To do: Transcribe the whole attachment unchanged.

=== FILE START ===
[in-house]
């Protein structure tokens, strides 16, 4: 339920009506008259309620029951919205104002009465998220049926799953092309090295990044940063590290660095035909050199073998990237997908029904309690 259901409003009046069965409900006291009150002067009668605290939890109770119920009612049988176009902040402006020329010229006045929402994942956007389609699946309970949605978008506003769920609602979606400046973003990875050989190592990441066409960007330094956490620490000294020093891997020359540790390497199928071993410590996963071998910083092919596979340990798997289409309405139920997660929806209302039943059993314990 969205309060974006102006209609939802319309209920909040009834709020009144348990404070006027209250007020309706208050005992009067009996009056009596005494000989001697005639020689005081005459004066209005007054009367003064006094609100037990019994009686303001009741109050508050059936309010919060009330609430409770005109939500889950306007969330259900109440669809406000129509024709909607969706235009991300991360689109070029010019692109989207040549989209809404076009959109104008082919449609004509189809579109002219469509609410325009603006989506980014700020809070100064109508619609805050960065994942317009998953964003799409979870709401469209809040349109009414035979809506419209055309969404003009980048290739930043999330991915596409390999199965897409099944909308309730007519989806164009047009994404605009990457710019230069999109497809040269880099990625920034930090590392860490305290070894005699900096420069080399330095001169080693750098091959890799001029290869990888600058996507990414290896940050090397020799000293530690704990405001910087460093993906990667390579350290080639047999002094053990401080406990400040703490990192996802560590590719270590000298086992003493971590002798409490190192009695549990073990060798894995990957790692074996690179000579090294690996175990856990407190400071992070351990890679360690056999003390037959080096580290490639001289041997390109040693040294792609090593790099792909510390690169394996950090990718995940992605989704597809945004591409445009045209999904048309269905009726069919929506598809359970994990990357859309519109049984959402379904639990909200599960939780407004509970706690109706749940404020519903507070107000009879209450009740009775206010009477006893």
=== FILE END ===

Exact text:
[in-house]
């Protein structure tokens, strides 16, 4: 339920009506008259309620029951919205104002009465998220049926799953092309090295990044940063590290660095035909050199073998990237997908029904309690 259901409003009046069965409900006291009150002067009668605290939890109770119920009612049988176009902040402006020329010229006045929402994942956007389609699946309970949605978008506003769920609602979606400046973003990875050989190592990441066409960007330094956490620490000294020093891997020359540790390497199928071993410590996963071998910083092919596979340990798997289409309405139920997660929806209302039943059993314990 969205309060974006102006209609939802319309209920909040009834709020009144348990404070006027209250007020309706208050005992009067009996009056009596005494000989001697005639020689005081005459004066209005007054009367003064006094609100037990019994009686303001009741109050508050059936309010919060009330609430409770005109939500889950306007969330259900109440669809406000129509024709909607969706235009991300991360689109070029010019692109989207040549989209809404076009959109104008082919449609004509189809579109002219469509609410325009603006989506980014700020809070100064109508619609805050960065994942317009998953964003799409979870709401469209809040349109009414035979809506419209055309969404003009980048290739930043999330991915596409390999199965897409099944909308309730007519989806164009047009994404605009990457710019230069999109497809040269880099990625920034930090590392860490305290070894005699900096420069080399330095001169080693750098091959890799001029290869990888600058996507990414290896940050090397020799000293530690704990405001910087460093993906990667390579350290080639047999002094053990401080406990400040703490990192996802560590590719270590000298086992003493971590002798409490190192009695549990073990060798894995990957790692074996690179000579090294690996175990856990407190400071992070351990890679360690056999003390037959080096580290490639001289041997390109040693040294792609090593790099792909510390690169394996950090990718995940992605989704597809945004591409445009045209999904048309269905009726069919929506598809359970994990990357859309519109049984959402379904639990909200599960939780407004509970706690109706749940404020519903507070107000009879209450009740009775206010009477006893």